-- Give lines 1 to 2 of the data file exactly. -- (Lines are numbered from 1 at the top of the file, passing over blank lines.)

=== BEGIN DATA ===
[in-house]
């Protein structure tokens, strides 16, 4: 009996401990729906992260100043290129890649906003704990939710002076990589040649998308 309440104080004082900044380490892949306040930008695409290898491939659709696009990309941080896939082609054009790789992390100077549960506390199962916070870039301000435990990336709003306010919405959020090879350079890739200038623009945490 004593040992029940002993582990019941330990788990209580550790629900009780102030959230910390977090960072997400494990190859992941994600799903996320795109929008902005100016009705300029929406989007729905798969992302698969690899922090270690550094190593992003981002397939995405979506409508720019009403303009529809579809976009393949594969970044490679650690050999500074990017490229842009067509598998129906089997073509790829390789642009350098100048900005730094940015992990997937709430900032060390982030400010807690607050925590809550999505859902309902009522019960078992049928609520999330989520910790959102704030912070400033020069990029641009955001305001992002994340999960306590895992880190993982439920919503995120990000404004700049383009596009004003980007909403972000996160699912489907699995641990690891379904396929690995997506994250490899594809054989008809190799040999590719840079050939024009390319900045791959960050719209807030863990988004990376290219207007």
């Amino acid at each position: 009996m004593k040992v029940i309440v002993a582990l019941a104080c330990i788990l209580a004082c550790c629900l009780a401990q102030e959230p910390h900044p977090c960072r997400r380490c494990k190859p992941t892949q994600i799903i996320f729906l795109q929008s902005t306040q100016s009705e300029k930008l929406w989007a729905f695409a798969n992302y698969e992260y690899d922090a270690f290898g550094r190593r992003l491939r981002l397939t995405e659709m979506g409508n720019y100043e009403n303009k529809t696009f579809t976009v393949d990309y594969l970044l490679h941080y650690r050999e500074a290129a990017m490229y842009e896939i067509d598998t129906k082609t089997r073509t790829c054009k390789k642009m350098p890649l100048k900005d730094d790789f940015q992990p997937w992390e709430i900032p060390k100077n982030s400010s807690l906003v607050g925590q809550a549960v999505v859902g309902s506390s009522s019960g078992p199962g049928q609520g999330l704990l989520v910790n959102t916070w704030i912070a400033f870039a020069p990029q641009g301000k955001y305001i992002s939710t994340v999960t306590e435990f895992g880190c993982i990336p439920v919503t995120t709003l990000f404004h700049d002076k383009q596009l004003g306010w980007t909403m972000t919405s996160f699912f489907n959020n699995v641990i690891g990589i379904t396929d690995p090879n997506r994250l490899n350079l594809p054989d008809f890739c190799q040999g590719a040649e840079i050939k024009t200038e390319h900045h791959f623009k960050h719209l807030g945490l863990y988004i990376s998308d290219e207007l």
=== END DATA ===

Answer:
[in-house]
């Protein structure tokens, strides 16, 4: 009996401990729906992260100043290129890649906003704990939710002076990589040649998308 309440104080004082900044380490892949306040930008695409290898491939659709696009990309941080896939082609054009790789992390100077549960506390199962916070870039301000435990990336709003306010919405959020090879350079890739200038623009945490 004593040992029940002993582990019941330990788990209580550790629900009780102030959230910390977090960072997400494990190859992941994600799903996320795109929008902005100016009705300029929406989007729905798969992302698969690899922090270690550094190593992003981002397939995405979506409508720019009403303009529809579809976009393949594969970044490679650690050999500074990017490229842009067509598998129906089997073509790829390789642009350098100048900005730094940015992990997937709430900032060390982030400010807690607050925590809550999505859902309902009522019960078992049928609520999330989520910790959102704030912070400033020069990029641009955001305001992002994340999960306590895992880190993982439920919503995120990000404004700049383009596009004003980007909403972000996160699912489907699995641990690891379904396929690995997506994250490899594809054989008809190799040999590719840079050939024009390319900045791959960050719209807030863990988004990376290219207007």